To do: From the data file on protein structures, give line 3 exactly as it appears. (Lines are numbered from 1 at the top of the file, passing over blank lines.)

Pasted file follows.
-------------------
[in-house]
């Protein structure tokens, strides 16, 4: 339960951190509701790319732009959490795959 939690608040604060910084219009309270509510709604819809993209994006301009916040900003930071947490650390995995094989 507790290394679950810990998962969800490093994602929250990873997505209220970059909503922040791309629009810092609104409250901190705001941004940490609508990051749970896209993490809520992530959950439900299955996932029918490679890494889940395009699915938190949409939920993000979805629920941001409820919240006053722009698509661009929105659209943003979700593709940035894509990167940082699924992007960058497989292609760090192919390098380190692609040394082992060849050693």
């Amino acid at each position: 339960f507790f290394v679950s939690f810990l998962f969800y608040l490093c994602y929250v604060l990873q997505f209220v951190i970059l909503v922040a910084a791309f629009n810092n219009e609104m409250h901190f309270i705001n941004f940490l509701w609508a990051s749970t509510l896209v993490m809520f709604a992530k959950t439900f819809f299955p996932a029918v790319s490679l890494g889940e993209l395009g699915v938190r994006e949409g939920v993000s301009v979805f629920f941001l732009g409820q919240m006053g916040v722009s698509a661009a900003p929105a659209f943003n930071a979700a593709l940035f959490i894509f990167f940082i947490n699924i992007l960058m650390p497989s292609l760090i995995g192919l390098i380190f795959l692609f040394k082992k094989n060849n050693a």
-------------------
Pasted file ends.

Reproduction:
């Amino acid at each position: 339960f507790f290394v679950s939690f810990l998962f969800y608040l490093c994602y929250v604060l990873q997505f209220v951190i970059l909503v922040a910084a791309f629009n810092n219009e609104m409250h901190f309270i705001n941004f940490l509701w609508a990051s749970t509510l896209v993490m809520f709604a992530k959950t439900f819809f299955p996932a029918v790319s490679l890494g889940e993209l395009g699915v938190r994006e949409g939920v993000s301009v979805f629920f941001l732009g409820q919240m006053g916040v722009s698509a661009a900003p929105a659209f943003n930071a979700a593709l940035f959490i894509f990167f940082i947490n699924i992007l960058m650390p497989s292609l760090i995995g192919l390098i380190f795959l692609f040394k082992k094989n060849n050693a």